JNK mitogen-activated protein kinase limits calcium-dependent chloride secretion across colonic epithelial cells.
Murray, Frank E
Harvey, Brian J P
Keely, Stephen J
AffiliationDept. of Molecular Medicine, Royal College of Surgeons in Ireland, RCSI Education and Research Ctr., Smurfit Bldg., Beaumont Hospital, Dublin 9, Ireland.
MeSHAmino Acids, Cyclic
JNK Mitogen-Activated Protein Kinases
MAP Kinase Signaling System
MetadataShow full item record
CitationJNK mitogen-activated protein kinase limits calcium-dependent chloride secretion across colonic epithelial cells. 2010, 298 (1):G37-44 Am. J. Physiol. Gastrointest. Liver Physiol.
JournalAmerican journal of physiology. Gastrointestinal and liver physiology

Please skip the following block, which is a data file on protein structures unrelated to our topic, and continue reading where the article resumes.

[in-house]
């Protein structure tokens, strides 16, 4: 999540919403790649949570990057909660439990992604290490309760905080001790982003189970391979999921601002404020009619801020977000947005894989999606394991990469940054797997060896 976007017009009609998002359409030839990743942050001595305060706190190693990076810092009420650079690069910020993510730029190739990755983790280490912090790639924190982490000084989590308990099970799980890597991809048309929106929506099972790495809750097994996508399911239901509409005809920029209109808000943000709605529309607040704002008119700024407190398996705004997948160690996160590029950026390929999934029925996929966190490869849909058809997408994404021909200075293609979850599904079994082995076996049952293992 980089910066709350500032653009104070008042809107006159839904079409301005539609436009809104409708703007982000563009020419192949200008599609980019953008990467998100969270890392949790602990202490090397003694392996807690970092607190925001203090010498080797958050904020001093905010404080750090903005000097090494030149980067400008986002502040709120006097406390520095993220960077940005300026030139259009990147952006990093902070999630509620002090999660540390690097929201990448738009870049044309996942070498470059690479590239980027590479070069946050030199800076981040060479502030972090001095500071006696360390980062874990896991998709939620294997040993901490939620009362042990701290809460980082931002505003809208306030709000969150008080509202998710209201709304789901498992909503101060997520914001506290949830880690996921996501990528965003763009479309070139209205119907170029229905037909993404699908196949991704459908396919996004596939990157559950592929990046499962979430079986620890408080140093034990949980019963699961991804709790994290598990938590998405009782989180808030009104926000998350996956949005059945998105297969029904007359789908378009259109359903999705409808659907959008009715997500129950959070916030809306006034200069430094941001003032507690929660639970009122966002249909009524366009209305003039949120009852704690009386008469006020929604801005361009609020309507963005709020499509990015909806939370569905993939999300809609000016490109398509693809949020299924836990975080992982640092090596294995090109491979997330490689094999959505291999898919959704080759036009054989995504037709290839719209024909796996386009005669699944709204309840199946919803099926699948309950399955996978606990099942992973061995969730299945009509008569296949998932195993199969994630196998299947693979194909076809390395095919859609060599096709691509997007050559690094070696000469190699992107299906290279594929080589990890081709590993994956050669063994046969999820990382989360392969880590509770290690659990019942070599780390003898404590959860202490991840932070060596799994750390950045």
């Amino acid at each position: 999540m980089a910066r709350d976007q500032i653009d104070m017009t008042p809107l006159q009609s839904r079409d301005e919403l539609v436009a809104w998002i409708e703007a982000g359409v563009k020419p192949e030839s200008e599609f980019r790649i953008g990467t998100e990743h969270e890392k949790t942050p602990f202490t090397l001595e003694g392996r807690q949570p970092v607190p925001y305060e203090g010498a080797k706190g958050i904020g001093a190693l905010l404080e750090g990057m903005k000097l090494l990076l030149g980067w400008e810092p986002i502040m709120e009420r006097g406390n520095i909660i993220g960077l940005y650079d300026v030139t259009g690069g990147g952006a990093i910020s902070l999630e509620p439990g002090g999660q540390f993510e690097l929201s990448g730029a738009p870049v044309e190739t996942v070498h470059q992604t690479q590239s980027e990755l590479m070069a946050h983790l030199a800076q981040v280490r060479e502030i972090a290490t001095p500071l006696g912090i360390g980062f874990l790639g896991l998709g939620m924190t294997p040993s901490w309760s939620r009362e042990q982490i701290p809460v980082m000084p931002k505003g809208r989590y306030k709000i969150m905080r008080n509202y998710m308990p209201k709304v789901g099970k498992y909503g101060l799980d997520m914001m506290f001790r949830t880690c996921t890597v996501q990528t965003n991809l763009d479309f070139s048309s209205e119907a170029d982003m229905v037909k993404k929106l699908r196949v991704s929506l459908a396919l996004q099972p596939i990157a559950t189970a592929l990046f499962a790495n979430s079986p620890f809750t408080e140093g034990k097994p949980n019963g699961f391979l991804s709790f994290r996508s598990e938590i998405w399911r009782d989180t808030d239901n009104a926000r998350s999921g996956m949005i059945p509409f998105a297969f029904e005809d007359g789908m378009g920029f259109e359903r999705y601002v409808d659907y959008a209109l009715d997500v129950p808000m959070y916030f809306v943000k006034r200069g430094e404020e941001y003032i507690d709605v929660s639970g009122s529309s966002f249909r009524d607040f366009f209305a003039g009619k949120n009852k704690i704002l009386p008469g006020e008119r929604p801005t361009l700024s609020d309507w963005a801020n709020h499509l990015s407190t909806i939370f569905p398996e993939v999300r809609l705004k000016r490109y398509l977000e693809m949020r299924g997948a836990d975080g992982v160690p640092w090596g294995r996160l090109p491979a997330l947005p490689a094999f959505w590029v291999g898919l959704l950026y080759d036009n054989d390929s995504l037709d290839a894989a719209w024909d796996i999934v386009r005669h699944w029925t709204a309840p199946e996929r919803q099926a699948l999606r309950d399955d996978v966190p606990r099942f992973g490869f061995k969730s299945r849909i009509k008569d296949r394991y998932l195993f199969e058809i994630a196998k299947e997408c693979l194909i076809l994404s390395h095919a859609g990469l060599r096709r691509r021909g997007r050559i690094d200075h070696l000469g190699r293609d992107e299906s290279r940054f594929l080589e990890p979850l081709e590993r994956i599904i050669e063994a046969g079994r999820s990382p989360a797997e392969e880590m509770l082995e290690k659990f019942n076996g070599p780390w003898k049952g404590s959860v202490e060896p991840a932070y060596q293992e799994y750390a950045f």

AbstractNeuroimmune agonists induce epithelial Cl(-) secretion through elevations in intracellular Ca2+ or cAMP. Previously, we demonstrated that epidermal growth factor receptor (EGFR) transactivation and subsequent ERK MAPK activation limits secretory responses to Ca2+-dependent, but not cAMP-dependent, agonists. Although JNK MAPKs are also expressed in epithelial cells, their role in regulating transport function is unknown. Here, we investigated the potential role for JNK in regulating Cl(-) secretion in T(84) colonic epithelial cells. Western blot analysis revealed that a prototypical Ca2+-dependent secretagogue, carbachol (CCh; 100 microM), induced phosphorylation of both the 46-kDa and 54-kDa isoforms of JNK. This effect was mimicked by thapsigargin (TG), which specifically elevates intracellular Ca2+, but not by forskolin (FSK; 10 microM), which elevates cAMP. CCh-induced JNK phosphorylation was attenuated by the EGFR inhibitor, tyrphostin-AG1478 (1 microM). Pretreatment of voltage-clamped T(84) cells with SP600125 (2 microM), a specific JNK inhibitor, potentiated secretory responses to both CCh and TG but not to FSK. The effects of SP600125 on CCh-induced secretion were not additive with those of the ERK inhibitor, PD98059. Finally, in apically permeabilized T(84) cell monolayers, SP600125 potentiated CCh-induced K+ conductances but not Na+/K+ATPase activity. These data demonstrate a novel role for JNK MAPK in regulating Ca2+ but not cAMP-dependent epithelial Cl(-) secretion. JNK activation is mediated by EGFR transactivation and exerts its antisecretory effects through inhibition of basolateral K+ channels. These data further our understanding of mechanisms regulating epithelial secretion and underscore the potential for exploitation of MAPK-dependent signaling in treatment of intestinal transport disorders.